Designed in California, assembled in China, pricey all over.
Apple CEO Tim Cook was interviewed on ABC’s Good Morning America and wasn’t worse for the wear. The executive was able to tout the two million jobs the company has been able to create in the United States and talk about how Apple products have been exempted from import tariffs in spite of a trade war between the US and China. Funny enough, few components are manufactured domestically as many of them are contracted out to factories across Asia.
On the matter of the latest round of iPhones, though, host Robin Roberts expressed some concern that “a group of people are being priced out” of a phone coming from what Cook had just said was “a deeply American” company. Roberts asked the man the same question last year, by the way.
Here’s his response, which is also reminiscent of the one he gave last year:
Well, we want to make an iPhone for everyone. That’s always been our objective and we’ve got several iPhones in the line and [the prices] go down to materially lower…
But if you look at this phone, it’s the most advanced iPhone we’ve ever done. It has an unbelievable camera in it […] and it has the smartest and most powerful chip ever in a smartphone.
But the way most people for these, as it turns out, is they do a deal with a carrier and they pay so much per month. And so, if you look at even the phone that’s priced at over a thousand dollars, most will pay about $30 a month for it. And so it’s about a dollar a day.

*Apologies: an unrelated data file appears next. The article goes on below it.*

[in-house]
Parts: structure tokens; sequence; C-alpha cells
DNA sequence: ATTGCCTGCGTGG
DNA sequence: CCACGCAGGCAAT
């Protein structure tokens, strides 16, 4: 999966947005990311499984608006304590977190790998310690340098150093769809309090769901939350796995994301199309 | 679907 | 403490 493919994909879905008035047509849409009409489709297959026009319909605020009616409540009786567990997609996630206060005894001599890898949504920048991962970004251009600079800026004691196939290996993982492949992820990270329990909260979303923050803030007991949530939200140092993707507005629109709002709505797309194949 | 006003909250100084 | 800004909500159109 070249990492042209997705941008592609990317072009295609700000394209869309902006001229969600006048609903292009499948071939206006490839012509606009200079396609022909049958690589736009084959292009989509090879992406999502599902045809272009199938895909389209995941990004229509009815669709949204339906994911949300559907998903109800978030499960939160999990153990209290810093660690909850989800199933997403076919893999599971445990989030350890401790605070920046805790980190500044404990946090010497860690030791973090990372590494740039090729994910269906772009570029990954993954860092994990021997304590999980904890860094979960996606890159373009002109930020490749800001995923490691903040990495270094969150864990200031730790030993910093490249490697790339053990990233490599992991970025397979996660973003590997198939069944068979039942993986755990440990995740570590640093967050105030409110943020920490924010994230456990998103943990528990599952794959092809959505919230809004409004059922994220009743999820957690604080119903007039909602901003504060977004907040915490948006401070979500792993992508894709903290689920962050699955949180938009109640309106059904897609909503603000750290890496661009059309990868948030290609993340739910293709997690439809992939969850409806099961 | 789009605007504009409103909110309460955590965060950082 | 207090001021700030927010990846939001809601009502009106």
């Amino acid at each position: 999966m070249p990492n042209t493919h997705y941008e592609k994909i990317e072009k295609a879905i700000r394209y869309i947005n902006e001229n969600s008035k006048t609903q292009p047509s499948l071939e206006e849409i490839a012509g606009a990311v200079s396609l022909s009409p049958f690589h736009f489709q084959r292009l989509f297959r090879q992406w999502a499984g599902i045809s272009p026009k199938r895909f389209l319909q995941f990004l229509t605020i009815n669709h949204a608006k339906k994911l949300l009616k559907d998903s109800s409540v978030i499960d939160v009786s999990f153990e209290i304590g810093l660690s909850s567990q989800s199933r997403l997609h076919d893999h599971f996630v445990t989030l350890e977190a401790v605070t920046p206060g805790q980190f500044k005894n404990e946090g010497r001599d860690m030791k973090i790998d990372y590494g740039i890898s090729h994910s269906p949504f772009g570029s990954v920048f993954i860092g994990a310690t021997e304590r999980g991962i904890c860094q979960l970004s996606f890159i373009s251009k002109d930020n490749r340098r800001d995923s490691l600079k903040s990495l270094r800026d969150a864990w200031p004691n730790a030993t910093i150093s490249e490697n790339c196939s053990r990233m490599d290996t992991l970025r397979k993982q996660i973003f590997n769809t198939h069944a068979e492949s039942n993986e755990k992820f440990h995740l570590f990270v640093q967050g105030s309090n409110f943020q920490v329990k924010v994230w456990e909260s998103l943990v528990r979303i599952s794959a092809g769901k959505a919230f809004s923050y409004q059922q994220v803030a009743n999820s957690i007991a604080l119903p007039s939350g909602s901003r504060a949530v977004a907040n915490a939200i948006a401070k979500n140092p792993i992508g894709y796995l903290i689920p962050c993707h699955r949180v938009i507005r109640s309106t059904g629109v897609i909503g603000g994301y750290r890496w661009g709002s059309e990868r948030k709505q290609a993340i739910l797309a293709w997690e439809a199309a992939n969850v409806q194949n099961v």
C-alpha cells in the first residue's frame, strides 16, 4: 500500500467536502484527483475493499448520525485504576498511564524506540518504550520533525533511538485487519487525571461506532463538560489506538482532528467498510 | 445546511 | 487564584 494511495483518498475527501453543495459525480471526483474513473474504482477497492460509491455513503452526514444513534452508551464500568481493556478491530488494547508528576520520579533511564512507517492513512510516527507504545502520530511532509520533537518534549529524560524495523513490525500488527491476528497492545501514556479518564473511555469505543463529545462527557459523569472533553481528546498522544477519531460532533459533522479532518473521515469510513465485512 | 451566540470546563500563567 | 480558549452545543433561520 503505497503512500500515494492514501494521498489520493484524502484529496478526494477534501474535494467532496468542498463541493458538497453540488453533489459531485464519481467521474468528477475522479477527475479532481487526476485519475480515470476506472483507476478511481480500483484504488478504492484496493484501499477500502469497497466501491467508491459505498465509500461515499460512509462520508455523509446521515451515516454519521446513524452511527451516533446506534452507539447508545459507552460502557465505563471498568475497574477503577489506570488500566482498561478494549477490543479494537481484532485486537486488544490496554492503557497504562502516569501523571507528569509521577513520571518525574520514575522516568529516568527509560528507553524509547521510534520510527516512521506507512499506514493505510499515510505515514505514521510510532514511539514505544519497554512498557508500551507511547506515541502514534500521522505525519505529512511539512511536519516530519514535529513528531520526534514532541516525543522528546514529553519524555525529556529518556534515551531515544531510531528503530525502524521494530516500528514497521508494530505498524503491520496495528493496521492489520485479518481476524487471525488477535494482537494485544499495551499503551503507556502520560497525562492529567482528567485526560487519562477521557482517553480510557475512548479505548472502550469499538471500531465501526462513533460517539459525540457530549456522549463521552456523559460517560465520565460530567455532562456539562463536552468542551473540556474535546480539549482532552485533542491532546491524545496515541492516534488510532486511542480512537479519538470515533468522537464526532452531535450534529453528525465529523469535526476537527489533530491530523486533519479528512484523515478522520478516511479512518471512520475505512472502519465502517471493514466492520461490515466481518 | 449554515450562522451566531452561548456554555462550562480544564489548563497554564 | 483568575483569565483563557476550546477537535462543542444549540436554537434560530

And so if you look at it, the phone has replaced your digital camera — you don’t have a separate one anymore — it’s replaced your video camera, it’s replaced your music player. It’s replaced all of these different devices, it’s replaced your video player. And arguably the product is really important and we found that people want them to have- they want to have the most innovative product available and with that, it’s not cheap to do that.
Roberts interjected with the notion that Apple has always been about making “the best” product and Cook echoed the sentiment.
From the excerpt, it’s pretty interesting to see how Cook minimizes the cost while subsequently admitting that the iPhone XS and iPhone XS Max are “not cheap.” He also reduces the price down to a daily rate, which is nice to think about when comparing it to coffee or tea. However, Cook also describes it as a revolutionary tool nearly to the point of being vital — such as a car or a living space — and, thus, also brings into the frame the fact that an iPhone may have to compete with the next rent payment. And that’s if a given consumer has the credit to amortize $999 or more in full.
You can see more of the interview, including discussion about the electrocardiogram feature on the Apple Watch Series 4, in the video embedded below.